Monday, March 23, 2015

Introducing the Next Generation of Primary Care Leaders for the Under-served!

For those of your that may not know, Friday, March 20 was Match Day - the  much-anticipated day in which medical students find out where they will do their residency training.  For those that may not be in medicine, the path to an MD (medical doctor) degree includes (typically) - 4 years of college, then 4 years of medical school, and then 3-7 years of residency training, depending on what field you decide to pursue.

I am fortunate to be the Associate Program Director for a residency track called the San Francisco General Primary Care program, or SFPC, which is a track within the University of California, San Francisco Internal Medicine residency program.  Every year we recruit eight outstanding individuals that exhibit a true commitment to primary care for under-served populations.  

Given the leadership roles that our graduates go on to play in caring for vulnerable populations, it gives me great privilege to introduce the newest 8!  

Chloe Ciccariello 
Chloe is finishing medical school at Mt. Sinai's Icahn School of Medicine.  She worked previously as a peer educator, and elaborated on those skills while at Mt. Sinai taking on several leadership positions within the East Harlem Health Outreach Partnership (EHHOP) Clinic.  She has also been involved in Primary Care Progress, working towards the goal of having more trainees pursue careers in primary care. 

Matt Hickey
Matt is completing medical school at the University of California, San Francisco.  He has a strong, long-standing interest in global health and HIV care, most recently working on a project about engaging social networks to aid in HIV treatment.  He has also worked on decreasing conflict of interest among academic educators, and education programs for youth. 

Ashley McMullen 
Ashley will be coming from the University of Texas, Houston School of Medicine.  She has significant experience in basic science research on tuberculosis, but has developed increasing interest in HIV primary care, working with homeless adults, and advocacy. She has also developed educational opportunities for peers on the topics of street medicine and HIV care.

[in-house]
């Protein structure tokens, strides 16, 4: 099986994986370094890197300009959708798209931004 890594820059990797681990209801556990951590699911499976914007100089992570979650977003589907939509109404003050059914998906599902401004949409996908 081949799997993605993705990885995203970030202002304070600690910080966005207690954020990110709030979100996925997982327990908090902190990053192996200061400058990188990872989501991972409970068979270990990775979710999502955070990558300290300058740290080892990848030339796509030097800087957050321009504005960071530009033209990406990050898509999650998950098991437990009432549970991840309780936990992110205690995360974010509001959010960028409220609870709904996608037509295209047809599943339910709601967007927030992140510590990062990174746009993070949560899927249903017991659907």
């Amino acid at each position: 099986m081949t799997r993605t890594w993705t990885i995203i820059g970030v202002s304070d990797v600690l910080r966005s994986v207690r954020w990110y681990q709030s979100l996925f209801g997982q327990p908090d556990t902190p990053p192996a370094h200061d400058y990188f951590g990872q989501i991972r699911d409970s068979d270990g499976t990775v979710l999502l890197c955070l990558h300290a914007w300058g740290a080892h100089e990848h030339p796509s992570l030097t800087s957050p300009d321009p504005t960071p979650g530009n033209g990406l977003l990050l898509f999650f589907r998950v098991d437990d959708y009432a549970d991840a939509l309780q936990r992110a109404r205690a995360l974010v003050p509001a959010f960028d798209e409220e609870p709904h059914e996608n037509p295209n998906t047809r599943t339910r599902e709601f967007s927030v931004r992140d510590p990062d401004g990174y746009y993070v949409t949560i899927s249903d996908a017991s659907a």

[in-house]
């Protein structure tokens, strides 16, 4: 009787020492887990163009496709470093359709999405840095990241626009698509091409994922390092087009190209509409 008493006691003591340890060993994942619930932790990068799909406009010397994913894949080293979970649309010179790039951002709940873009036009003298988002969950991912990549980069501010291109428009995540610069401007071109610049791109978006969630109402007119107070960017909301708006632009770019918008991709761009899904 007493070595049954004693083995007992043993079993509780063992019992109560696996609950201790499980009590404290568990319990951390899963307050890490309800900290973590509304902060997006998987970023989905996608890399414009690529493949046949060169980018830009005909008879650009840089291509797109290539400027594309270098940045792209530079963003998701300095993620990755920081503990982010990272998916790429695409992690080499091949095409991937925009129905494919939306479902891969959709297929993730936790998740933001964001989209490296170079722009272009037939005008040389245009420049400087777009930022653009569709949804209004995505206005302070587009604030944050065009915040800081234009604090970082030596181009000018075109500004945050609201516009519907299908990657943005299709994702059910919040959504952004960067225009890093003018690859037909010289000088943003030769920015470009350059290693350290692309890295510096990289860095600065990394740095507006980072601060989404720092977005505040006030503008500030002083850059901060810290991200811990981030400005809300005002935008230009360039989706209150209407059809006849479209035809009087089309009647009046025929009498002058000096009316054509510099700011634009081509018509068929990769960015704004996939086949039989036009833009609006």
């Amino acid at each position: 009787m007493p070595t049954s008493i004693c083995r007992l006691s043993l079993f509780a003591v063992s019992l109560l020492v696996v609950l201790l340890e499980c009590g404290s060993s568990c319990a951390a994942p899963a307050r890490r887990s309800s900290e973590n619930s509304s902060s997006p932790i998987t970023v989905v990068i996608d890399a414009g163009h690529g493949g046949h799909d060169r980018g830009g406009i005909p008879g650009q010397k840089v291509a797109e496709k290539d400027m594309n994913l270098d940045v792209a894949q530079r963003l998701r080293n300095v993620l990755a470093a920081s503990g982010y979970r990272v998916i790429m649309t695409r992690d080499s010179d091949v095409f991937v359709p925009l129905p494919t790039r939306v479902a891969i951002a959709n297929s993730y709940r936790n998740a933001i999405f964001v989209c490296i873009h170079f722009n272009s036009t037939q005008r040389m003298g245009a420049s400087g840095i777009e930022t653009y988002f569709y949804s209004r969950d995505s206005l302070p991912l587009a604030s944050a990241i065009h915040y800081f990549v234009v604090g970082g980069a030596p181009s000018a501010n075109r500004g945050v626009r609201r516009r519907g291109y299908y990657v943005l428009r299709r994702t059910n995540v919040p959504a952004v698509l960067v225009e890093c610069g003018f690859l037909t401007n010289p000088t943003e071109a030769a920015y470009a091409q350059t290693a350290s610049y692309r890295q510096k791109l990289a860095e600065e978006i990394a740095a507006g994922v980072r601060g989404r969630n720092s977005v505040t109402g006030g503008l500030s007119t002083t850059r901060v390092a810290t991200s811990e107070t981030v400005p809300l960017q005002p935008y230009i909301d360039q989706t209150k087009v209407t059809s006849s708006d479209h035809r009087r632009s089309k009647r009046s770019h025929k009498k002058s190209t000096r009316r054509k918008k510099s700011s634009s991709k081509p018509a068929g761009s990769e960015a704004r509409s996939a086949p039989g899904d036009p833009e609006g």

Alicia Morehead-Gee
Alicia is currently enrolled at the University of California, Los Angeles (UCLA) Drew School of Medicine.  Alicia has researched several underserved populations, including HIV-positive adults in South Los Angeles suffering from mental illness and rural Ghanaians.  She also has served in leadership roles with the Student National Medical Association (SNMA) and has consistently worked on mentorship and pipeline programs for youth.    

Kenny Pettersen
Kenny is finishing medical school at the University of California, San Francisco.  Kenny has been a leader in UCSF's student-run Homeless Clinic and has established several programs and performed research in Haiti.  He is particularly interested in the role of informational technology in aiding chronic disease management abroad. 

Arjun Suri
Arjun will be graduating medical school from Harvard.  He has extensive experience working abroad - most recently in Cuba to understand primary care and social medicine training, but also in Peru related to community-driven approaches to quality improvement, and India studying neonatal and maternal health.  He is also very interested in systems improvements within urban, public hospitals. 

Emily Thomas
Emily is completing medical school at Yale University.  She has been particularly interested in studying incarcerated populations and characterizing the health disparities that exist among these individuals.  She has also been involved in the student-run free clinic (HAVEN) and supporting fellow students to participate in service activities while at Yale. 

Jessica Wang
Jessica is finishing medical school at Yale University, as well.  She is interested in improving patient safety by decreasing medication errors.  She has also been an active leader in several student-run free clinics at Yale (HAVEN, Neighborhood Health Project).  She aims to be a provider and educator in the service of vulnerable patients. 

We feel incredibly fortunate to have this group joining our community - Congratulations and Welcome!!  

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